The best touchscreen gloves are designed to help you stay connected when its cold. Regular gloves do not work with touchscreen devices, but these mitts have special conductible bits on the fingertips that let you use your phone, operate a hiking GPS or even check footage on your GoPro, through the fabric. Just a few years ago, touchscreen gloves seemed like a bit of a gimmick, but those days are long gone; now, touchscreen gloves are practically essential.
Below you'll find a selection of the best touchscreen gloves around right now. When making your choice, keep in mind what you'll be doing when wearing your gloves. Around town pretty much any of this list will be just fine, but begin to venture onto the hillsides in inclement weather and you might be looking for something more beefy (need to sacrifice the touchscreen element for ultimate warmth? Try some of the best cold weather gloves instead).
As with all gloves, don't be tempted to go too hefty if you're doing big cardio such as walking or running – you'll warm up pretty quick, start to sweat, and lose a bunch of that insulation through it wetting out (explore our running gloves guide for some specialised options there). Finally, touchscreen gloves most commonly have just a conductive finger and thumb, which does limit what you can do with them on. If you're planning more elaborate tech-usage, such as one or two-hand typing on a tablet, look for an option with 10 conductible digits. Whatever you decide, here are the best touchscreen gloves available right now.
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The best touchscreen gloves to buy now
The best touchscreen gloves for most people are the Rab Ridge gloves. This brand is perhaps best known for making some of today's best winter coats, with a particular focus on quality and warmth. These gloves stand out for the same reasons. The charcoal grey knitted outer, with tan detailing and quilted palm reinforcement, looks city-smart but feels durable, while the fleece lining adds extra warmth and a water-resistant finish provides protection from the elements. Be aware that these aren't naturally 'clingy', and you'll need to make sure they fit pretty snugly in order to use the touchscreen functionality easily. The touchscreen sections, on the tip of the thumb and index finger, are quite small, so if you have narrow fingers or your finger doesn't reach right to the end of the glove, they can be a bit unweildy. If you're looking for a general-use touchscreen glove that'll last, this is it.
The Furnace Pro gloves might look like the equivalent of a school-teacher's tweed jacket, all leather patches and home-spun goodness, but there's serious tech lurking in these traditional knitted gloves. The first hint that ‘Furnace' might be appropriate is the weight – 110 grams (medium) is quite a heft for a pair of gloves, and there's an excellent reason for that – a Primaloft Gold insulation layer. That outer is indeed wool, just in an acrylic mix to keep damp at bay, while an X DRY Extremities membrane ensures the inner stays dry.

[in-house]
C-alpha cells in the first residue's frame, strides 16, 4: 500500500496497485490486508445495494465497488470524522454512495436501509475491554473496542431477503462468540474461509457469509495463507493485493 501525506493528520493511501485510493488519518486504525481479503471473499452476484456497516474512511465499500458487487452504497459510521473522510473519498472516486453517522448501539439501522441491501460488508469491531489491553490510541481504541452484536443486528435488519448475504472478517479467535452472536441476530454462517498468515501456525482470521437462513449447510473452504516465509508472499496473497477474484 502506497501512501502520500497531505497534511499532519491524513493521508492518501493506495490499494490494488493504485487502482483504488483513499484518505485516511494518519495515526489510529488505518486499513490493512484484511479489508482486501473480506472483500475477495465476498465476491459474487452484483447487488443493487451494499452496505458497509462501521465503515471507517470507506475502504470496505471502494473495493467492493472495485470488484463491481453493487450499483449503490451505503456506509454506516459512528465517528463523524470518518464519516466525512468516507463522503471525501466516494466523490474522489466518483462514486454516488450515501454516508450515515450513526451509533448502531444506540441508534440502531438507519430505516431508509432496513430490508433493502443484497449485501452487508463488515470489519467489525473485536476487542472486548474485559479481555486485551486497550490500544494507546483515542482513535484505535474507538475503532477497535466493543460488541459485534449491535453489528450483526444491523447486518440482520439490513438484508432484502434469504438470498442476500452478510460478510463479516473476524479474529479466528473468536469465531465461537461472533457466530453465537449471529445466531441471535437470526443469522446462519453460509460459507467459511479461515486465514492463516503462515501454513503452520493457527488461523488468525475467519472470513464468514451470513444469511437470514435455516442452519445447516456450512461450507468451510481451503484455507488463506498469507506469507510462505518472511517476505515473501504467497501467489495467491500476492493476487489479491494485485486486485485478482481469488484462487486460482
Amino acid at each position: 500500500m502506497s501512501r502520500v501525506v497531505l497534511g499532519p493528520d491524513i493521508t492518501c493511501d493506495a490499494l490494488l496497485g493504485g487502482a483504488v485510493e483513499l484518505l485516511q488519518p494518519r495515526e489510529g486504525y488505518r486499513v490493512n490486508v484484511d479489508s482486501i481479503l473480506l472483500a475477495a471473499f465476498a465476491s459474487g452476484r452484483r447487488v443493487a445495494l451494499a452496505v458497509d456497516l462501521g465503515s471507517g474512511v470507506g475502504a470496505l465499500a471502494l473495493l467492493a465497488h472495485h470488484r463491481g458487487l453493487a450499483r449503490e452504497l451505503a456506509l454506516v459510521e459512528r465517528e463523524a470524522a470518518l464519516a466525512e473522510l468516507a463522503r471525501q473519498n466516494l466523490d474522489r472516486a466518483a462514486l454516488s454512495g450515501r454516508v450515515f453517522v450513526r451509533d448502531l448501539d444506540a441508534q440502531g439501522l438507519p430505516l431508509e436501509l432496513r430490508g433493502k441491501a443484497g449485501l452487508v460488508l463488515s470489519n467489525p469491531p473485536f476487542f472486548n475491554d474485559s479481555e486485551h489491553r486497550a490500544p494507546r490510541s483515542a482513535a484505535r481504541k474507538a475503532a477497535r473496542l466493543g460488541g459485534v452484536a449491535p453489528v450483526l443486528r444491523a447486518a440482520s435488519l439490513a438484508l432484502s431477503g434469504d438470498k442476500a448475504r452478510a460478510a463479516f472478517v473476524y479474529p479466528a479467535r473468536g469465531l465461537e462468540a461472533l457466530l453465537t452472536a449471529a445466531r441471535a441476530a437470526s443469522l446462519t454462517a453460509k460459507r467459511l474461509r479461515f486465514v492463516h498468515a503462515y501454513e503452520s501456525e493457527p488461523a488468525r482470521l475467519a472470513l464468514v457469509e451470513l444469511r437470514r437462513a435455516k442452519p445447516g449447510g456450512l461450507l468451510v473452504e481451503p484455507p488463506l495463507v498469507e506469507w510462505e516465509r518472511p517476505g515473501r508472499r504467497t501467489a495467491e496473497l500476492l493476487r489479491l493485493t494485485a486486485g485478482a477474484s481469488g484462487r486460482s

In a final minor masterstroke the conductive touchscreen fingertips mirror the pu leather palm-pad, creating a vintage look that'll blend in with any event, from office to hillwalking. Most importantly though, these will keep you downright toasty whatever the weather throws at you – a modern classic.
Our pick for the cosiest touchscreen gloves around right now are the Montane Prism gloves. With an excellent warmth to weight ratio, these pack down into a parcel just a little bigger than an apple, ready to sling in your rucksack just in case they're needed. The index fingers and thumbs are conductible, and pre-curved to make them nice and dexterous, too. PrimaLoft GOLD insulation traps heat remarkably well (in our Montane Prism gloves review, our tester likened these to a pair of mini sleeping bags), and the Pertex Quantum shell offers a good amount of wind resistance while still allowing the fabric to breathe. While these aren't quite hardy enough for proper expeditions, for running, hiking and general casual glove-wearing, they'll work a treat.
Designed for winter sports use but actually pretty handy for any very cold weather, the The North Face Montana FUTURELIGHT Etip are our pick for the best touchscreen gloves for skiing and snowboarding. These are gauntlet-style gloves with many features you’d expect to see on a pair of dedicated mountain gloves – plus, of course, the touchscreen-friendly ‘etip’ overlays on thumb and forefinger. There's a synthetic leather palm for durability and flexibility, plus medium-weight insulation to keep things supremely cosy. These also include a layer of FUTURELIGHT, TNF’s flagship waterproof-yet-breathable membrane, which also makes an appearance in the brand's best waterproof jackets. Head to our North Face Montana FUTURELIGHT Etip gloves review to find out more.